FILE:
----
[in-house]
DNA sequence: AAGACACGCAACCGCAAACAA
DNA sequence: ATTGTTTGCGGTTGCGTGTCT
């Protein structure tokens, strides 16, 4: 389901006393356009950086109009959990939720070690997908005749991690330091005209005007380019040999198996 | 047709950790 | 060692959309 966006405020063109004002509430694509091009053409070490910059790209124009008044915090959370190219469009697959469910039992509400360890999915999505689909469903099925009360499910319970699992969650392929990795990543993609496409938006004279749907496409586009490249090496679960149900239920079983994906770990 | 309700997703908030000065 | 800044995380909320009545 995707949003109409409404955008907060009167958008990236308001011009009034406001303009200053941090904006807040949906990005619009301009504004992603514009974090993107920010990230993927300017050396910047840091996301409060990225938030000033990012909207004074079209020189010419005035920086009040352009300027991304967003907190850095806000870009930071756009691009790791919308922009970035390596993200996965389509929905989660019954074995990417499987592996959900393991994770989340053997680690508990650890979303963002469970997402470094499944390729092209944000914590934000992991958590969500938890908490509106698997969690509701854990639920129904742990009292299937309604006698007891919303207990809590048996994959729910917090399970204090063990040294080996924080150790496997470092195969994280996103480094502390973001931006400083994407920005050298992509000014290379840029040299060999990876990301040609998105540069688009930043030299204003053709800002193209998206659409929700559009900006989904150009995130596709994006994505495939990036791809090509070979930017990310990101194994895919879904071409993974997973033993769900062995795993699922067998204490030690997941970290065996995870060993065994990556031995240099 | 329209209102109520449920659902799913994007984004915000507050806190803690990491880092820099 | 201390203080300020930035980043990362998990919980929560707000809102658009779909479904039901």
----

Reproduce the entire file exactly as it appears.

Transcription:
[in-house]
DNA sequence: AAGACACGCAACCGCAAACAA
DNA sequence: ATTGTTTGCGGTTGCGTGTCT
């Protein structure tokens, strides 16, 4: 389901006393356009950086109009959990939720070690997908005749991690330091005209005007380019040999198996 | 047709950790 | 060692959309 966006405020063109004002509430694509091009053409070490910059790209124009008044915090959370190219469009697959469910039992509400360890999915999505689909469903099925009360499910319970699992969650392929990795990543993609496409938006004279749907496409586009490249090496679960149900239920079983994906770990 | 309700997703908030000065 | 800044995380909320009545 995707949003109409409404955008907060009167958008990236308001011009009034406001303009200053941090904006807040949906990005619009301009504004992603514009974090993107920010990230993927300017050396910047840091996301409060990225938030000033990012909207004074079209020189010419005035920086009040352009300027991304967003907190850095806000870009930071756009691009790791919308922009970035390596993200996965389509929905989660019954074995990417499987592996959900393991994770989340053997680690508990650890979303963002469970997402470094499944390729092209944000914590934000992991958590969500938890908490509106698997969690509701854990639920129904742990009292299937309604006698007891919303207990809590048996994959729910917090399970204090063990040294080996924080150790496997470092195969994280996103480094502390973001931006400083994407920005050298992509000014290379840029040299060999990876990301040609998105540069688009930043030299204003053709800002193209998206659409929700559009900006989904150009995130596709994006994505495939990036791809090509070979930017990310990101194994895919879904071409993974997973033993769900062995795993699922067998204490030690997941970290065996995870060993065994990556031995240099 | 329209209102109520449920659902799913994007984004915000507050806190803690990491880092820099 | 201390203080300020930035980043990362998990919980929560707000809102658009779909479904039901």